On Thursday evening a senior US officer told CNN that Iranian reports on its missile tests were false. The network quoted him saying that Iran had not conducted trials with long-range missiles, as it had claimed on Wednesday.
The officer said the US believes Iran had fired seven short to medium-range missiles. US intelligence reports stated that one of the missile launches was not successful, and it was fired by the Iranians on Thursday. The Iranian news agency that generally publishes documentation of drills of this sort has not published any new photos from the large-scale launch that was allegedly held by the Iranian Revolutionary Guard.
The only documentation of the event was published by the Revolutionary Guards' news agency, an irregularity in drills such as this, which are normally covered by nationwide press.
Earlier a Ynet inquiry revealed that the Revolutionary Guards doctored at least one photo of the missile test conducted in the Persian Gulf and "added" at least one missile launching that never took place.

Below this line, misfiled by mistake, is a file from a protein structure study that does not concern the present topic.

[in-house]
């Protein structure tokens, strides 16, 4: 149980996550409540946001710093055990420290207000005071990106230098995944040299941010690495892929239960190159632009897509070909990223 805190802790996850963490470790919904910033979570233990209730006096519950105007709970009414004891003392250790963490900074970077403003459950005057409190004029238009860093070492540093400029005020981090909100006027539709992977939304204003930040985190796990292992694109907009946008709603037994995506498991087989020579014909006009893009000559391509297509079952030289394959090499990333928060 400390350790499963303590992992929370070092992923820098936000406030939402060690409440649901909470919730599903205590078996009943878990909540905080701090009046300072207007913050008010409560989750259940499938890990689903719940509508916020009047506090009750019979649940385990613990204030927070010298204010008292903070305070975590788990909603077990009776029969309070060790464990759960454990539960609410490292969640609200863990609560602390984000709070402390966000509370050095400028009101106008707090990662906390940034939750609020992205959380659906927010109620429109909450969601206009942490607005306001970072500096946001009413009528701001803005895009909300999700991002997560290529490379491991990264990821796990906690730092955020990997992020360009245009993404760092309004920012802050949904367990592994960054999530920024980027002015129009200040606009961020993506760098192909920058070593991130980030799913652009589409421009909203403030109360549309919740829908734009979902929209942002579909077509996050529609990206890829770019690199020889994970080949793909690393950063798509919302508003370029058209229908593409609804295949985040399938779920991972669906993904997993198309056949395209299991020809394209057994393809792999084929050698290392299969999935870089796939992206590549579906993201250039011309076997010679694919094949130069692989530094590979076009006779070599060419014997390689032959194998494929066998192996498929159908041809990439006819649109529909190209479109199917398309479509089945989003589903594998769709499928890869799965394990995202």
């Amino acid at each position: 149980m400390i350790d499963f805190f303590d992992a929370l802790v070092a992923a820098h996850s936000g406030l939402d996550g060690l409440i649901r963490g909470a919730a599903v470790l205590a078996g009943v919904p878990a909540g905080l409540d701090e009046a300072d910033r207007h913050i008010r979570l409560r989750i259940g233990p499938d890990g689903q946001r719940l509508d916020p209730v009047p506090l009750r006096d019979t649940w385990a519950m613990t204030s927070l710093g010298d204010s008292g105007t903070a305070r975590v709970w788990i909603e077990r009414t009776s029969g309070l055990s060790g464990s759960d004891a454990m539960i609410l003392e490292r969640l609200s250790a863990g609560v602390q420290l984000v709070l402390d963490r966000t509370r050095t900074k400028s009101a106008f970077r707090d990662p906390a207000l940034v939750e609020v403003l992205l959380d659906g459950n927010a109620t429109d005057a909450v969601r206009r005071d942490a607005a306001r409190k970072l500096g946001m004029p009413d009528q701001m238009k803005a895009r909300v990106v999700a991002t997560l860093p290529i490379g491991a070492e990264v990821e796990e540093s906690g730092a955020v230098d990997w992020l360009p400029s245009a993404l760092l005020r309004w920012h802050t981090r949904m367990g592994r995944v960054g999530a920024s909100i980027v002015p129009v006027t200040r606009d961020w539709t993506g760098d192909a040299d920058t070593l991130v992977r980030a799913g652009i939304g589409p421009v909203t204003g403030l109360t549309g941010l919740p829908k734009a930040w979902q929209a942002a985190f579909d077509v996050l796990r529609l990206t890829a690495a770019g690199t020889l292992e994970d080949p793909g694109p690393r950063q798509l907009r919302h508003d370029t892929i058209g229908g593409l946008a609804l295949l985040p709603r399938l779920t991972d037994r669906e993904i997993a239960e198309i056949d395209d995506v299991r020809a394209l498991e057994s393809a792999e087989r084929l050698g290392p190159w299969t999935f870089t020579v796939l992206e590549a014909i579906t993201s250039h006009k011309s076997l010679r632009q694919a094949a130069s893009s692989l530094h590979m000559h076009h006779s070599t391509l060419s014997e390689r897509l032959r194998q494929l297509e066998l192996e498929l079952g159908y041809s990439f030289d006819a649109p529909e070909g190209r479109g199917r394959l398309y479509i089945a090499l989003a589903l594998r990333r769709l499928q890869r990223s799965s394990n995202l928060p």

The photos were sent to the news agencies by the Revolutionary Guards and were published by media outlets worldwide, including Israel. In a videotape of the Iranian missile testing, which was shot from a slightly different angle, three missiles can be seen launched, while a fourth remains on the ground.
Iranian missile test in Persian Gulf (Photo: AFP)
However, in the still photo all four missiles are seen fired into the air almost simultaneously. Some of the details in the images of the launched missiles are suspiciously similar; the tail of the fourth seems to be an exact copy of the missile on the far left.
Several internet sites also claimed that the missile photos were manipulated by the Iranians in an attempt to cover up possible technical difficulties that arose during the test.
On Thursday state media reported that Iran tested more missiles "with special capabilities" in the Gulf.
The report said the weapons fired included missiles launched from naval ships in the Persian Gulf, as well as torpedoes and surface-to-surface missiles.